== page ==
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able amount answer appears arms army attended authority bill body Britain brought called carried cause charge circumstances committee Commons conduct consequence considerable considered constitution continued convention court danger death decree duty effect employed England entered equal established Europe executive fame force France French give given ground hand honourable House hundred important India interest justice king land late letter liberty lord Louis majesty majesty's manner March means measure ment ministers motion nature necessary never object observed occasion opinion Paris parliament peace persons possessed present principles proceeded produce proposed prove question reason received remained republic respect sent situation spirit taken thing thought tion trade treaty United whole
Page 347 - Remember that money is of a prolific generating nature. Money can beget money, and its offspring can beget more, and so on. Five shillings turned is six, turned again it is seven and threepence, and so on, till it becomes an hundred pounds. The more there is of it, the more it produces every turning, so that the profits rise quicker and quicker. He that kills a breeding sow destroys all her offspring to the thousandth generation. He that murders a crown destroys all that it might have produced, even...
Page 197 - Whereas it appears that a state of war exists between Austria, Prussia, Sardinia, Great Britain, and the United Netherlands, of the one part, and France on the other, and the duty and interest of the United States require, that they should with sincerity and good faith adopt and pursue a conduct friendly and impartial toward the belligerent powers...
Page 201 - There is a rank due to the United States among nations, which will be withheld, if not absolutely lost, by the reputation of weakness. If we desire to avoid insult, we must be able to repel it ; if we desire to secure peace, one of the most powerful instruments of our rising prosperity, it must be known that we are at all times ready for war.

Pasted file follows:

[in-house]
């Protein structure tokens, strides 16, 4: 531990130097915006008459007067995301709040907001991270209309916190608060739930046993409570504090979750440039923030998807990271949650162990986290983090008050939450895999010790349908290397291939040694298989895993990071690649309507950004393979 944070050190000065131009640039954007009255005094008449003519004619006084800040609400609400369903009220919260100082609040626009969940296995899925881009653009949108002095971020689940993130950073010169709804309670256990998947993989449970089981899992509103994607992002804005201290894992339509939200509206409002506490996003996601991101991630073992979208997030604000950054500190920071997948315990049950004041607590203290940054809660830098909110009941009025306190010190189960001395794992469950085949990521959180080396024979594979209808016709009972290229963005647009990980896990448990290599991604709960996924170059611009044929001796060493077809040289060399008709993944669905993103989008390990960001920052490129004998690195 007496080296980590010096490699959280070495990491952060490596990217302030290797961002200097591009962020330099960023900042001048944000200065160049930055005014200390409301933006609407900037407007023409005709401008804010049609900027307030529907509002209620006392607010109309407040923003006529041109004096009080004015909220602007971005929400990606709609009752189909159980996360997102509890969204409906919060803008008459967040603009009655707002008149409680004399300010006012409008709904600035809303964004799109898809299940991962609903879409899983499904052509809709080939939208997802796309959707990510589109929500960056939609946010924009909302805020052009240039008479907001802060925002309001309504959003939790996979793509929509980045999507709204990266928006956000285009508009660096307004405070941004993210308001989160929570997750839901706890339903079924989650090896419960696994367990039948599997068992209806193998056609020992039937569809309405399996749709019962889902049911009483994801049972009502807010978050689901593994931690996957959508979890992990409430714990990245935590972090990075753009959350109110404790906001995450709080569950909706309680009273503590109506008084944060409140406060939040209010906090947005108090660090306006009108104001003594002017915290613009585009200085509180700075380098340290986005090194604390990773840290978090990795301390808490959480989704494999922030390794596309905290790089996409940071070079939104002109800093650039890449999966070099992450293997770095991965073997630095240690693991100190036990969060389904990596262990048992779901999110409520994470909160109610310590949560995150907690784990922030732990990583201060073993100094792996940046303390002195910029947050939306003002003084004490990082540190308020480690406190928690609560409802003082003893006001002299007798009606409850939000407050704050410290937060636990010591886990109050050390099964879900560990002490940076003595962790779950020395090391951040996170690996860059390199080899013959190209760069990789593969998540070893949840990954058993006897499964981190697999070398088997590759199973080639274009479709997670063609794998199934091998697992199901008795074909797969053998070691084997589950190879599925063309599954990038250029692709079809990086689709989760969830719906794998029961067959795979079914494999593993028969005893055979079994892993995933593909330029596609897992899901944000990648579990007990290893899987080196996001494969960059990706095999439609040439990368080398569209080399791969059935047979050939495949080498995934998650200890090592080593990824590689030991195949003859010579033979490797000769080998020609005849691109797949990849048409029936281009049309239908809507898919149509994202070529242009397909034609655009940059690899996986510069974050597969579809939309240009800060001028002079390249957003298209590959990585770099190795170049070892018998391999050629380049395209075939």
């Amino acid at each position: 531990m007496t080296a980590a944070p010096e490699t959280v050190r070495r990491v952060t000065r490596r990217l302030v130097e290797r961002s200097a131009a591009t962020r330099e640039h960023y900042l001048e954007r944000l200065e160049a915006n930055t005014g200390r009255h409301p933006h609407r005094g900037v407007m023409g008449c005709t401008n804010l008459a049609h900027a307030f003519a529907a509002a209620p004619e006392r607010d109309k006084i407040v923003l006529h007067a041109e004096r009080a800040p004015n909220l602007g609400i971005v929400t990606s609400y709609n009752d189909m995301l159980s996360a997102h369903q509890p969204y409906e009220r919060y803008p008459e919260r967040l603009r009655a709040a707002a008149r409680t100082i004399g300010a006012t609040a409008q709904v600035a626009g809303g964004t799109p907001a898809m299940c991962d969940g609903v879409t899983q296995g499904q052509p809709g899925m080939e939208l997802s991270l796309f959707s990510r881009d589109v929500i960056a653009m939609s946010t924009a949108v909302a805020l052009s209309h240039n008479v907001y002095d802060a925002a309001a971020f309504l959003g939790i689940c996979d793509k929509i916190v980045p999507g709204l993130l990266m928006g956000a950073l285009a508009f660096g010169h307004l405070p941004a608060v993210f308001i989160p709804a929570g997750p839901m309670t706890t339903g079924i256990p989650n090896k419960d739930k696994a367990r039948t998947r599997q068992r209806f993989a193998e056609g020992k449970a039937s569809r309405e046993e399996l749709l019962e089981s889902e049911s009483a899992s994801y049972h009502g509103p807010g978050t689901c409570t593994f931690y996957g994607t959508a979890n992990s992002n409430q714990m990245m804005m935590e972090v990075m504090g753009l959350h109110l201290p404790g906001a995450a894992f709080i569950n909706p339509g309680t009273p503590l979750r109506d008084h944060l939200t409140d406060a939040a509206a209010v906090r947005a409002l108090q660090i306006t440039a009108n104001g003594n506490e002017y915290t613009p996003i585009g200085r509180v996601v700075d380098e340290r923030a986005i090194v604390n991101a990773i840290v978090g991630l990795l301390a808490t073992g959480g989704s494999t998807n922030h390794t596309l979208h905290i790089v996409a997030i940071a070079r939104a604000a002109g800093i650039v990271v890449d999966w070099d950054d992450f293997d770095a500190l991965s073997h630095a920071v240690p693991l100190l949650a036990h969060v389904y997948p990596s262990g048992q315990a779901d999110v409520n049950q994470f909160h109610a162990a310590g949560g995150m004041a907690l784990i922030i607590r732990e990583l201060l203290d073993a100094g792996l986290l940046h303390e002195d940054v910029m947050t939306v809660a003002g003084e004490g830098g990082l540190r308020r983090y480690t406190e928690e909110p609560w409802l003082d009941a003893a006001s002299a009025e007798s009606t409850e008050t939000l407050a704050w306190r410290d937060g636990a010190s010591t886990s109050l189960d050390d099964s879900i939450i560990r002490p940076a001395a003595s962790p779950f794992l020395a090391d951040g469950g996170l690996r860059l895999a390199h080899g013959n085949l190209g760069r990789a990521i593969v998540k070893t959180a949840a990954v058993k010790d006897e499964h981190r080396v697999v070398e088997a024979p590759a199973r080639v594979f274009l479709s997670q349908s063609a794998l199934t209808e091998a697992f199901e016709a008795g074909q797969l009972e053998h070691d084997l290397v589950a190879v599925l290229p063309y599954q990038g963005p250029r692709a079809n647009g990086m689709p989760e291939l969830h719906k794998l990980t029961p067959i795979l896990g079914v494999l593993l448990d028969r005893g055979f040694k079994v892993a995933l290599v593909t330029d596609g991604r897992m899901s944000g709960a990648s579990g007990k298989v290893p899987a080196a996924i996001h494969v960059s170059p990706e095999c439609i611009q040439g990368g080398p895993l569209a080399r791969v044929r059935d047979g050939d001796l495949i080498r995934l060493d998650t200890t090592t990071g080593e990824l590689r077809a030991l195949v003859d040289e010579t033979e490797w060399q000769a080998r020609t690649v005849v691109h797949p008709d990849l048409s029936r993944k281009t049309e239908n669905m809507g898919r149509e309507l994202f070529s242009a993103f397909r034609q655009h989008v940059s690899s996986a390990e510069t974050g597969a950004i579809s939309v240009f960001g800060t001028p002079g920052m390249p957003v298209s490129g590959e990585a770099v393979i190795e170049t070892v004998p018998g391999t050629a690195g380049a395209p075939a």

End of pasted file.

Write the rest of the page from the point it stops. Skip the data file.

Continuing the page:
Page 345 - But to throw one's self into cold spring water, when the body has been heated by exercise in the sun, is an imprudence which may prove fatal.
Page 349 - He that idly loses five shillings' worth of time loses five shillings, and might as prudently throw five shillings into the sea. He that loses five shillings, not only loses that sum, but all the advantage that might be made by turning it in dealing, which, by the time that a young man becomes old, will amount to a considerable sum of money.
Page 350 - Be studious in your profession, and you will be learned. Be industrious and frugal, and you will be rich. Be sober and temperate, and you will be healthy. Be in general virtuous, and you will be happy. At least, you will, by such conduct, stand the best chance for such consequences.
Page 387 - What are our Poets, take them as they fall — Good, bad, rich, poor, much read, not read at all ? Them and their works in the same class you'll find ; They are the mere Waste-Paper of mankind.
Page 204 - It is with extreme concern I have to inform you that the proceedings of the person whom they have unfortunately appointed their minister plenipotentiary here, have breathed nothing of the friendly spirit of the nation which sent him ; their tendency, on the contrary, has been to involve us in war abroad, and discord and anarchy at home.
Page 244 - Calder navigable, a work that required great skill and judgment, owing to the very impetuous floods in that river. He planned and attended the execution of the great canal in Scotland, for conveying the trade of the country either to the Atlantic or German Ocean ; and having...
Page 235 - I drank nothing but water. The other workmen, to the number of about fifty, were great drinkers of beer. I carried occasionally a large form of letters in each hand, up and down stairs, while the rest employed both hands to carry one. They were surprised to see, by this and many other examples, that the American Aquatic, as they used to call me, was stronger than those who drank porter.